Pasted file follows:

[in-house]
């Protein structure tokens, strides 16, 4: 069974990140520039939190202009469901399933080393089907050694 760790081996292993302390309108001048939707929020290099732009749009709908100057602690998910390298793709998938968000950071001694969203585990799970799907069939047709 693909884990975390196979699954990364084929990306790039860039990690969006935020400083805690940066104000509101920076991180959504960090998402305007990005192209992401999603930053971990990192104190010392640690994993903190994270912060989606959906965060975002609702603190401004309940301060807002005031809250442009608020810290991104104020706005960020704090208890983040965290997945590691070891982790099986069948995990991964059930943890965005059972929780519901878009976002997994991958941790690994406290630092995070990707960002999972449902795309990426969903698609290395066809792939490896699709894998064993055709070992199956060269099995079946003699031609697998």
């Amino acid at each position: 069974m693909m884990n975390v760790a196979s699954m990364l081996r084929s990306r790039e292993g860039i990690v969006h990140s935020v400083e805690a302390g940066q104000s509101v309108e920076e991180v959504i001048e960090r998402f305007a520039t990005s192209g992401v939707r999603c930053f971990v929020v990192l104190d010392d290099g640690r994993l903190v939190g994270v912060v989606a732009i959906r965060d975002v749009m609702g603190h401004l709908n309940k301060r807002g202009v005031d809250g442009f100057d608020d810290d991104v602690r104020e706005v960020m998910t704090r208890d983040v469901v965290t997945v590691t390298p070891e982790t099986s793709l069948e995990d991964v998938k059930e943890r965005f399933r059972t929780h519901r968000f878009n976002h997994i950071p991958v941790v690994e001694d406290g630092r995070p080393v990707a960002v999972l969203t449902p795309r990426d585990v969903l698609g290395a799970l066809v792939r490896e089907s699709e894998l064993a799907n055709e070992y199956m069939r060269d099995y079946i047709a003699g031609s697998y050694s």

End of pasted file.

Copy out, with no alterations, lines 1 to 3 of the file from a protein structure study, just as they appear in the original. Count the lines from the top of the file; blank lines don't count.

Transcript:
[in-house]
């Protein structure tokens, strides 16, 4: 069974990140520039939190202009469901399933080393089907050694 760790081996292993302390309108001048939707929020290099732009749009709908100057602690998910390298793709998938968000950071001694969203585990799970799907069939047709 693909884990975390196979699954990364084929990306790039860039990690969006935020400083805690940066104000509101920076991180959504960090998402305007990005192209992401999603930053971990990192104190010392640690994993903190994270912060989606959906965060975002609702603190401004309940301060807002005031809250442009608020810290991104104020706005960020704090208890983040965290997945590691070891982790099986069948995990991964059930943890965005059972929780519901878009976002997994991958941790690994406290630092995070990707960002999972449902795309990426969903698609290395066809792939490896699709894998064993055709070992199956060269099995079946003699031609697998």
């Amino acid at each position: 069974m693909m884990n975390v760790a196979s699954m990364l081996r084929s990306r790039e292993g860039i990690v969006h990140s935020v400083e805690a302390g940066q104000s509101v309108e920076e991180v959504i001048e960090r998402f305007a520039t990005s192209g992401v939707r999603c930053f971990v929020v990192l104190d010392d290099g640690r994993l903190v939190g994270v912060v989606a732009i959906r965060d975002v749009m609702g603190h401004l709908n309940k301060r807002g202009v005031d809250g442009f100057d608020d810290d991104v602690r104020e706005v960020m998910t704090r208890d983040v469901v965290t997945v590691t390298p070891e982790t099986s793709l069948e995990d991964v998938k059930e943890r965005f399933r059972t929780h519901r968000f878009n976002h997994i950071p991958v941790v690994e001694d406290g630092r995070p080393v990707a960002v999972l969203t449902p795309r990426d585990v969903l698609g290395a799970l066809v792939r490896e089907s699709e894998l064993a799907n055709e070992y199956m069939r060269d099995y079946i047709a003699g031609s697998y050694s």